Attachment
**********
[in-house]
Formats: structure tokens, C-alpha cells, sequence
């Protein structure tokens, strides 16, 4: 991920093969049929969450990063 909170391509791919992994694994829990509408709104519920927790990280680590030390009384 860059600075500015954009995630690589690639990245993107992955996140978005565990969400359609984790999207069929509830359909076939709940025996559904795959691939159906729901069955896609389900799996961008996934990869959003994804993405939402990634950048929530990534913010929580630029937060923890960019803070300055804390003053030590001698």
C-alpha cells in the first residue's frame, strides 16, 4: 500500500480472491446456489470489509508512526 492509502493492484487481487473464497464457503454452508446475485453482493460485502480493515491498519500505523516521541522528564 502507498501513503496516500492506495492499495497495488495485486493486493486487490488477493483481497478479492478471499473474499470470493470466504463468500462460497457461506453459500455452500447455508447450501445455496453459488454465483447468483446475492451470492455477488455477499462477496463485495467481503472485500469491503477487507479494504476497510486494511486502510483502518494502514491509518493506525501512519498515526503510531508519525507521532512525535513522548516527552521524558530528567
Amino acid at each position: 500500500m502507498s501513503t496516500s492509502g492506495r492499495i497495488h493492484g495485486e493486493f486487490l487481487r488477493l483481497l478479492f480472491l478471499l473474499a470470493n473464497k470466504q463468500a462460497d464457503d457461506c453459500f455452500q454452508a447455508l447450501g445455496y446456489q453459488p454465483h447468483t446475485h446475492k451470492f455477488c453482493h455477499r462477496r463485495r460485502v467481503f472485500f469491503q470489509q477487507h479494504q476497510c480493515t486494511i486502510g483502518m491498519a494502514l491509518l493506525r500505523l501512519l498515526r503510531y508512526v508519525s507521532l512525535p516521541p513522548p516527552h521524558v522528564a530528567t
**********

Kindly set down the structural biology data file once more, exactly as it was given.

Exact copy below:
[in-house]
Formats: structure tokens, C-alpha cells, sequence
């Protein structure tokens, strides 16, 4: 991920093969049929969450990063 909170391509791919992994694994829990509408709104519920927790990280680590030390009384 860059600075500015954009995630690589690639990245993107992955996140978005565990969400359609984790999207069929509830359909076939709940025996559904795959691939159906729901069955896609389900799996961008996934990869959003994804993405939402990634950048929530990534913010929580630029937060923890960019803070300055804390003053030590001698």
C-alpha cells in the first residue's frame, strides 16, 4: 500500500480472491446456489470489509508512526 492509502493492484487481487473464497464457503454452508446475485453482493460485502480493515491498519500505523516521541522528564 502507498501513503496516500492506495492499495497495488495485486493486493486487490488477493483481497478479492478471499473474499470470493470466504463468500462460497457461506453459500455452500447455508447450501445455496453459488454465483447468483446475492451470492455477488455477499462477496463485495467481503472485500469491503477487507479494504476497510486494511486502510483502518494502514491509518493506525501512519498515526503510531508519525507521532512525535513522548516527552521524558530528567
Amino acid at each position: 500500500m502507498s501513503t496516500s492509502g492506495r492499495i497495488h493492484g495485486e493486493f486487490l487481487r488477493l483481497l478479492f480472491l478471499l473474499a470470493n473464497k470466504q463468500a462460497d464457503d457461506c453459500f455452500q454452508a447455508l447450501g445455496y446456489q453459488p454465483h447468483t446475485h446475492k451470492f455477488c453482493h455477499r462477496r463485495r460485502v467481503f472485500f469491503q470489509q477487507h479494504q476497510c480493515t486494511i486502510g483502518m491498519a494502514l491509518l493506525r500505523l501512519l498515526r503510531y508512526v508519525s507521532l512525535p516521541p513522548p516527552h521524558v522528564a530528567t